Are we guilty of being too individualistic in our approach to health and wellbeing? Claire Munnings looks at why it’s time to focus on the bigger picture…
It’s no exaggeration to say the health and wellbeing industry has seen monumental growth in recent years. As we learn more about how to nourish our bodies and minds, an increasing number of us are adjusting our lifestyles accordingly – making sure we eat well, exercise regularly and prioritise self-care. But could we be overlooking the bigger picture in our quest for ultimate health?
Environmentalists such as David Attenborough have made it clear that humanity’s future hangs in the balance if we continue to misuse our planet’s resources, and health experts have long talked about how the wellbeing of others affects our own lives. So, do we need to take a more altruistic approach in our individual wellness journey?
“Our health as a species is dependent on the biodiversity of the planet – from the air we breathe and the produce we consume, to the water we drink,” says environmental psychologist and wellbeing consultant, Lee Chambers (leechambers.org). “When we look at the wider picture, damaging the earth damages our health, and we are at risk of destroying some of the constructs that keep us healthy.”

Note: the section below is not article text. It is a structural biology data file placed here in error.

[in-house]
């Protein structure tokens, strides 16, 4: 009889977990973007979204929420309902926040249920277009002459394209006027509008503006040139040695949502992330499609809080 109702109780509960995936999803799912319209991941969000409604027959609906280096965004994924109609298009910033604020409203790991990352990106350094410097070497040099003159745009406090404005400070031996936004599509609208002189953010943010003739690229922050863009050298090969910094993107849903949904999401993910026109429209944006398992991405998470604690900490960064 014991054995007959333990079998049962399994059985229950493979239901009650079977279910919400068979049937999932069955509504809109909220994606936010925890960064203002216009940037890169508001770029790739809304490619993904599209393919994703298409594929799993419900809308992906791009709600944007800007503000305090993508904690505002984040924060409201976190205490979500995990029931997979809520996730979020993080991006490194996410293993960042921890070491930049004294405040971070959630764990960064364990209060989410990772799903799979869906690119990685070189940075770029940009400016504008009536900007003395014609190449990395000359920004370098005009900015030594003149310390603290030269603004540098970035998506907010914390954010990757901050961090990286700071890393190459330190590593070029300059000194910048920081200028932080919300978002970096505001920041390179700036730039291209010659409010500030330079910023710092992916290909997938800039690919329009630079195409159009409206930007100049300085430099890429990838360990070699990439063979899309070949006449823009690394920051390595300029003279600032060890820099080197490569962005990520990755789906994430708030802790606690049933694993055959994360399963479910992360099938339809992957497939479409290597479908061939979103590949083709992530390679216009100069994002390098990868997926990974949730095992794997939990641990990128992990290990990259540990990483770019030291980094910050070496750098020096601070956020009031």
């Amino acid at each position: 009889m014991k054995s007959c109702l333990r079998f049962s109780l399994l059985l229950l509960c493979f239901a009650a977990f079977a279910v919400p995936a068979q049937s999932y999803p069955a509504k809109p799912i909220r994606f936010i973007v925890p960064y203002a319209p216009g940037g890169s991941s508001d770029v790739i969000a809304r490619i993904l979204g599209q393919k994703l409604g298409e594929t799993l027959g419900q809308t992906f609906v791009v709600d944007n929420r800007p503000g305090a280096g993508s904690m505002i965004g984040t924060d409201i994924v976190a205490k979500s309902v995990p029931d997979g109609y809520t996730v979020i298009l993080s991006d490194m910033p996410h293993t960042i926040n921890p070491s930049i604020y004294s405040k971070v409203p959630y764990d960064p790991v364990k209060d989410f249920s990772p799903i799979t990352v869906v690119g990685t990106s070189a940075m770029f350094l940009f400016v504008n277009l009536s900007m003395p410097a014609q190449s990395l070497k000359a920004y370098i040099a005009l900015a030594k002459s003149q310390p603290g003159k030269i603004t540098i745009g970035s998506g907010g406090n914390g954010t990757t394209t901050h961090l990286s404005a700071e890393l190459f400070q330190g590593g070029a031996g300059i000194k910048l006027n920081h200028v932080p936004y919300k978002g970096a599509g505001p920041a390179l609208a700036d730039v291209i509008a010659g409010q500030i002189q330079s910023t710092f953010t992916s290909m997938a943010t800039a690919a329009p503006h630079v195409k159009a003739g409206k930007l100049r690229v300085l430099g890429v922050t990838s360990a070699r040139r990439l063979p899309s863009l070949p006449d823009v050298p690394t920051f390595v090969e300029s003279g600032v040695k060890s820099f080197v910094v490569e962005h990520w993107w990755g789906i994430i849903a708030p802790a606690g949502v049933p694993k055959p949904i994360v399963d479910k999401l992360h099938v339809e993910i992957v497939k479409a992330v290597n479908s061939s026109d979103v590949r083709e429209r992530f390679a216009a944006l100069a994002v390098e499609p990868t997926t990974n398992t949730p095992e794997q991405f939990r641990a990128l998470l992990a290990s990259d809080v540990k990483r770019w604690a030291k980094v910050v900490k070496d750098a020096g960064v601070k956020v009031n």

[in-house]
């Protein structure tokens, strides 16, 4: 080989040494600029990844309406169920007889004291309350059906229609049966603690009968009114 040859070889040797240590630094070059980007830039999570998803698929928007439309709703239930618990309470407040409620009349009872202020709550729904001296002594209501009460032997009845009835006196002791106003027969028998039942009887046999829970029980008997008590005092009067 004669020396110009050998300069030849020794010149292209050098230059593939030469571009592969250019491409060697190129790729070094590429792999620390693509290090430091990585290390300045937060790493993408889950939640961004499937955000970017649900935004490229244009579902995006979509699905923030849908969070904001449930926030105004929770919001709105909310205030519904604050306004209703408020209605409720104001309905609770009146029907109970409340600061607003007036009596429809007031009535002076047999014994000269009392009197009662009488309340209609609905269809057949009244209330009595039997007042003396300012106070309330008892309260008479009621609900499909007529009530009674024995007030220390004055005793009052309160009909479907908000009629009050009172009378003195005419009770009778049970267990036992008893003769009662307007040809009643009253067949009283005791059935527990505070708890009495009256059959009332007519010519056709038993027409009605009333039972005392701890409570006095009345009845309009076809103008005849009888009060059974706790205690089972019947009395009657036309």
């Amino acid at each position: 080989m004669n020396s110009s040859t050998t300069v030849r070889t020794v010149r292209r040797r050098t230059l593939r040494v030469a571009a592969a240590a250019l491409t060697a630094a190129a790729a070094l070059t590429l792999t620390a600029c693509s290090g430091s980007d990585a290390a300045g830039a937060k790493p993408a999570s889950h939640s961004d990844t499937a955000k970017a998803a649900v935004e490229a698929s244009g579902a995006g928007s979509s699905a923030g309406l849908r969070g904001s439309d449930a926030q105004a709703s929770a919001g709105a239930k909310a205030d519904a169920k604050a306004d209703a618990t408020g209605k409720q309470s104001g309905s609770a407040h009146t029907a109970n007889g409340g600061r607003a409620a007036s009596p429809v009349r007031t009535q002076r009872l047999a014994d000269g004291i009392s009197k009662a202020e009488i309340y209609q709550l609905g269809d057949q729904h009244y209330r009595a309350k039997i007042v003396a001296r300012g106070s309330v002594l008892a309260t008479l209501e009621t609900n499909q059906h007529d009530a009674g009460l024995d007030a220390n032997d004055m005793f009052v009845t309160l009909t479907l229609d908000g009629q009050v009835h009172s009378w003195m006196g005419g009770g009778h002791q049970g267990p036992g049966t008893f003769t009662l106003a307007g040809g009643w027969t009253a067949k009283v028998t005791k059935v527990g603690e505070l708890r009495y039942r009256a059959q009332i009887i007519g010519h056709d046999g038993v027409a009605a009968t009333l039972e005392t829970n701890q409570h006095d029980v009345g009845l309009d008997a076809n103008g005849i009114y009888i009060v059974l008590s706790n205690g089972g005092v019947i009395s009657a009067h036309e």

It sounds obvious, but it’s still something many of us forget – or brush over – when pursuing our own healthy ambitions. Do you ever stop to consider the processes involved in getting quinoa onto your plate, or your new yoga leggings delivered to your door, for example? It can be easy to turn a blind eye when we think we’re doing the best for our bodies.
Sebastian Pole is the co-founder of Pukka Herbs (pukkaherbs.com) – a herbal tea and supplement company that prioritises organic farming, fair trade and conservation. He agrees that we can’t forget our place in the wider world when considering our health.
“There is a great quote: ‘you can’t live a healthy life on a sick planet’ and I think this explains things perfectly,” he says. “We cannot talk about our own health without understanding our place in the environment and this means being more conscious of nature and how it affects us and how we, in turn, affect nature.”